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{\bf Question}
Show that a triangle $T$ in ${\bf H}$ is an equilateral triangle
(that is, all sides have the same length) if and only if its
angles are all equal.
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\noindent Now, let $\alpha$ be the angle at a vertex of $T$ and
let $a$ be the hyperbolic length of a side of $T$. Show that
$2\cosh(\frac{1}{2} a) \sin(\frac{1}{2}\alpha) = 1$.
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{\bf Answer}
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\un{by lcI}: all angles are equal and have
$\cos(\alpha)=\ds\frac{\cosh^2(a)-\cosh(a)}{\sinh^2(a)}$ (and the
fact that an angle in the range $[0,\pi]$ is completely determined
by its cosine)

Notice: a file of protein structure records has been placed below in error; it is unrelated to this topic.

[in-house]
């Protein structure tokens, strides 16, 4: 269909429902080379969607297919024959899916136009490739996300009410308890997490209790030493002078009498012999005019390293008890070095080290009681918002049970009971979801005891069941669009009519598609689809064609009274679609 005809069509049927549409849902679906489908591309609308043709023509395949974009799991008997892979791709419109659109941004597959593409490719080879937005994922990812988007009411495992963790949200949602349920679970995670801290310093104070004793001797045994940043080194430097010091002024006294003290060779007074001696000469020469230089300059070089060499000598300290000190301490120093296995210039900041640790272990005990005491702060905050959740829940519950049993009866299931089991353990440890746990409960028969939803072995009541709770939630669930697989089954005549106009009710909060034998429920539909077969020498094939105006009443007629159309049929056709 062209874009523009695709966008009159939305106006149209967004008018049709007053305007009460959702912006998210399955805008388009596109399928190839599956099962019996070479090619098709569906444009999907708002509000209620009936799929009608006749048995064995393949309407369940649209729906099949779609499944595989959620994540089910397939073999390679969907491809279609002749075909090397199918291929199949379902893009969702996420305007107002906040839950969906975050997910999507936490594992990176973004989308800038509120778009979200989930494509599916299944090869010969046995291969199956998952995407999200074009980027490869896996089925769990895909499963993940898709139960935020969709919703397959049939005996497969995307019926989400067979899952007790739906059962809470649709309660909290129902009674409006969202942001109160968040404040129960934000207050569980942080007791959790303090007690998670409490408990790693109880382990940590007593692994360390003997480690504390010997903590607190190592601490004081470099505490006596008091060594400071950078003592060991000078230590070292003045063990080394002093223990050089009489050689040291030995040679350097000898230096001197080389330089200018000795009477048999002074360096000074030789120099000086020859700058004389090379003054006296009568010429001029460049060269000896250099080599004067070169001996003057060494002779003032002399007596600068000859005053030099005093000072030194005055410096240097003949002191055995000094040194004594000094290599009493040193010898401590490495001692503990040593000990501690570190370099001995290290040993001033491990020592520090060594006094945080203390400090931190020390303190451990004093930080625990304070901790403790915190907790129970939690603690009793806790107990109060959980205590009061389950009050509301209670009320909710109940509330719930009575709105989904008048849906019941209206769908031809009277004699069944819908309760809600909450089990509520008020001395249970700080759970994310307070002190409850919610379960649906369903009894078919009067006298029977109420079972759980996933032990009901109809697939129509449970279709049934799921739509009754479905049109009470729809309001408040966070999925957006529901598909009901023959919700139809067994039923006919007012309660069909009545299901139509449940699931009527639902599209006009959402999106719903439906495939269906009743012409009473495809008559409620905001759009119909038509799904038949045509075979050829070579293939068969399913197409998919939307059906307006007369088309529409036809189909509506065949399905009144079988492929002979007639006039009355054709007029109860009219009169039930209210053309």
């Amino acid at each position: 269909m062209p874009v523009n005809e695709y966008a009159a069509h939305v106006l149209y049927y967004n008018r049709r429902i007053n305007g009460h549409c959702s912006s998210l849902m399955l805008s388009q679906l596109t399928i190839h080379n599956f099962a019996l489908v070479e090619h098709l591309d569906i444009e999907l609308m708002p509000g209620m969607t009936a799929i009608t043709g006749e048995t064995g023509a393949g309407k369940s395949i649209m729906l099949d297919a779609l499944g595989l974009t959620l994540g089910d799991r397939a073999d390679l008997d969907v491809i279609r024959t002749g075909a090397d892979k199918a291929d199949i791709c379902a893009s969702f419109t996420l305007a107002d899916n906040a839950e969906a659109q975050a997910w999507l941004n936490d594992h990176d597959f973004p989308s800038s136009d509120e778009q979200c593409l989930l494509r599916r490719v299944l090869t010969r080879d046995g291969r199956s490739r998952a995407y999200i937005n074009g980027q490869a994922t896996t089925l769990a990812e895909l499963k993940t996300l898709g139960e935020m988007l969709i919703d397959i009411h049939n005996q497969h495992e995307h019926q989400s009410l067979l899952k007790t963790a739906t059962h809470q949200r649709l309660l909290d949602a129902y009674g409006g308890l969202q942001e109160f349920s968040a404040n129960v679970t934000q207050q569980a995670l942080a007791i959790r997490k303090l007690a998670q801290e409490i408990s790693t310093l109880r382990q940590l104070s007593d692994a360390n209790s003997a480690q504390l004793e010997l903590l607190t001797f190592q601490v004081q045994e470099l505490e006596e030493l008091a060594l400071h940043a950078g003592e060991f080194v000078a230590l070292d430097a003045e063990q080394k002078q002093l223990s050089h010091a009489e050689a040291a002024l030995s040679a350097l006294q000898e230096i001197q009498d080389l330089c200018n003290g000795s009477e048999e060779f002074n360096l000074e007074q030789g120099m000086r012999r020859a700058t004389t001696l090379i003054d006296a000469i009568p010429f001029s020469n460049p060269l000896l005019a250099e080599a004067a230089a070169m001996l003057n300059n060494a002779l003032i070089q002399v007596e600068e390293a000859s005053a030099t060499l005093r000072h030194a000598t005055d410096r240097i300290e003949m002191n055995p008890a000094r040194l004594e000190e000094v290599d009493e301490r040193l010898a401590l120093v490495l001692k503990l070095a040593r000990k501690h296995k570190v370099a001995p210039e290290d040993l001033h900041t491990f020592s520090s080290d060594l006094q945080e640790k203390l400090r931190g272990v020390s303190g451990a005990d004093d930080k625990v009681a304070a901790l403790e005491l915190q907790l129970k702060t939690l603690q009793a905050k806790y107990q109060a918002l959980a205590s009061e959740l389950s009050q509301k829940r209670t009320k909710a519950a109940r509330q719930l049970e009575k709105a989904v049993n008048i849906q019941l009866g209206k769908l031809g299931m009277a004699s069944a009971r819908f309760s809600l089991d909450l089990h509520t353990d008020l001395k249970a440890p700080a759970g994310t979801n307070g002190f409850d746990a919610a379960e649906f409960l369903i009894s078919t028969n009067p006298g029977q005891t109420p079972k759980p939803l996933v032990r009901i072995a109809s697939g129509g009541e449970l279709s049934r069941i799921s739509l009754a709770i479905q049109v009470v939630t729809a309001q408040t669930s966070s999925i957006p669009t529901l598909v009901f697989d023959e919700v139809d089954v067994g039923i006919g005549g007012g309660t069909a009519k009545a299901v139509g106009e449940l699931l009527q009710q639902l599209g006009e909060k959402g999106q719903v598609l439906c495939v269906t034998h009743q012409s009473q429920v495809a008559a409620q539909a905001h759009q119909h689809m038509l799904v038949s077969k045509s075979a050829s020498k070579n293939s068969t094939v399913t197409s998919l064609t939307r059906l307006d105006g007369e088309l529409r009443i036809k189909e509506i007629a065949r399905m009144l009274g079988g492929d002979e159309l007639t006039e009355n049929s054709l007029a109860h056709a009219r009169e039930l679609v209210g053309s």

(the converse, that equal angles imply equal side lengths follows
immediately from lcII, with
$$\cosh(a)=\ds\frac{\cos(\alpha)-\cos^2(\alpha)}{\sin^2(\alpha)})$$
The bisector of the angles intersects the opposite side in a right
angle by a geometric argument, namely the triangle is taken to
itself by reflection in the bisecting line. The same argument
shows that the bisecting line intersects the opposite side in its
midpoint.
Now use \un{lcII}.
$\cos(\frac{1}{2}\alpha)=-\cos(\alpha)\cos(\frac{\pi}{2})+
\sin(\alpha)\sin(\frac{\pi}{2})\cosh(\frac{1}{2}a)$
$\cosh(\frac{1}{2}a)=\ds\frac{\cos(\frac{1}{2}\alpha)}{\sin(\alpha)}=
\ds\frac{1}{2\sin(\frac{1}{2}\alpha)}$
(since
$\sin(\alpha)=2\sin(\frac{1}{2}\alpha)\cos(\frac{1}{2}\alpha))$
and so $2\cosh(\frac{1}{2}a)\sin(\frac{1}{2}\alpha)=1$ as desired.
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